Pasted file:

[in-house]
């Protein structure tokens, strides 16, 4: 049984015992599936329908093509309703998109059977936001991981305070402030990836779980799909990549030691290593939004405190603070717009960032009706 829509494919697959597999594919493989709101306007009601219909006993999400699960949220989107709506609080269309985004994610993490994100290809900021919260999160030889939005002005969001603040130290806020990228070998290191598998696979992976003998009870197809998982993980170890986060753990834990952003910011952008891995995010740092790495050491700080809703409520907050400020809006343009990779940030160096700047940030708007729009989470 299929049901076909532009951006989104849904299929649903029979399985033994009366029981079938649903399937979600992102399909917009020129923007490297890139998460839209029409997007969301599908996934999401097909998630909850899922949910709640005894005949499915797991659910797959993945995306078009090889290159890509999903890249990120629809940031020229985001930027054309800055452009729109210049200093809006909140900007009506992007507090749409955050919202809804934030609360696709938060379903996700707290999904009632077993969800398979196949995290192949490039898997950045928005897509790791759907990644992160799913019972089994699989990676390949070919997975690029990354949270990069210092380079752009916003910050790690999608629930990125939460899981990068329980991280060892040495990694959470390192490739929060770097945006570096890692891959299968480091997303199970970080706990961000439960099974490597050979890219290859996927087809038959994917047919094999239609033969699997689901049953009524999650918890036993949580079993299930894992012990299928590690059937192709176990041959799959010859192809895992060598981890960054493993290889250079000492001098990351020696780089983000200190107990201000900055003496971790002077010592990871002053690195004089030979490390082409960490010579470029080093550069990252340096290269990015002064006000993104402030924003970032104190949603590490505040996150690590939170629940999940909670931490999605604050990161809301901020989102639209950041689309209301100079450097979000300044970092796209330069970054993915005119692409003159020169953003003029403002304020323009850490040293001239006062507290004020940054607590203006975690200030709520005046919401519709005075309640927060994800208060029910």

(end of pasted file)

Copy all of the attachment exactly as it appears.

[in-house]
């Protein structure tokens, strides 16, 4: 049984015992599936329908093509309703998109059977936001991981305070402030990836779980799909990549030691290593939004405190603070717009960032009706 829509494919697959597999594919493989709101306007009601219909006993999400699960949220989107709506609080269309985004994610993490994100290809900021919260999160030889939005002005969001603040130290806020990228070998290191598998696979992976003998009870197809998982993980170890986060753990834990952003910011952008891995995010740092790495050491700080809703409520907050400020809006343009990779940030160096700047940030708007729009989470 299929049901076909532009951006989104849904299929649903029979399985033994009366029981079938649903399937979600992102399909917009020129923007490297890139998460839209029409997007969301599908996934999401097909998630909850899922949910709640005894005949499915797991659910797959993945995306078009090889290159890509999903890249990120629809940031020229985001930027054309800055452009729109210049200093809006909140900007009506992007507090749409955050919202809804934030609360696709938060379903996700707290999904009632077993969800398979196949995290192949490039898997950045928005897509790791759907990644992160799913019972089994699989990676390949070919997975690029990354949270990069210092380079752009916003910050790690999608629930990125939460899981990068329980991280060892040495990694959470390192490739929060770097945006570096890692891959299968480091997303199970970080706990961000439960099974490597050979890219290859996927087809038959994917047919094999239609033969699997689901049953009524999650918890036993949580079993299930894992012990299928590690059937192709176990041959799959010859192809895992060598981890960054493993290889250079000492001098990351020696780089983000200190107990201000900055003496971790002077010592990871002053690195004089030979490390082409960490010579470029080093550069990252340096290269990015002064006000993104402030924003970032104190949603590490505040996150690590939170629940999940909670931490999605604050990161809301901020989102639209950041689309209301100079450097979000300044970092796209330069970054993915005119692409003159020169953003003029403002304020323009850490040293001239006062507290004020940054607590203006975690200030709520005046919401519709005075309640927060994800208060029910």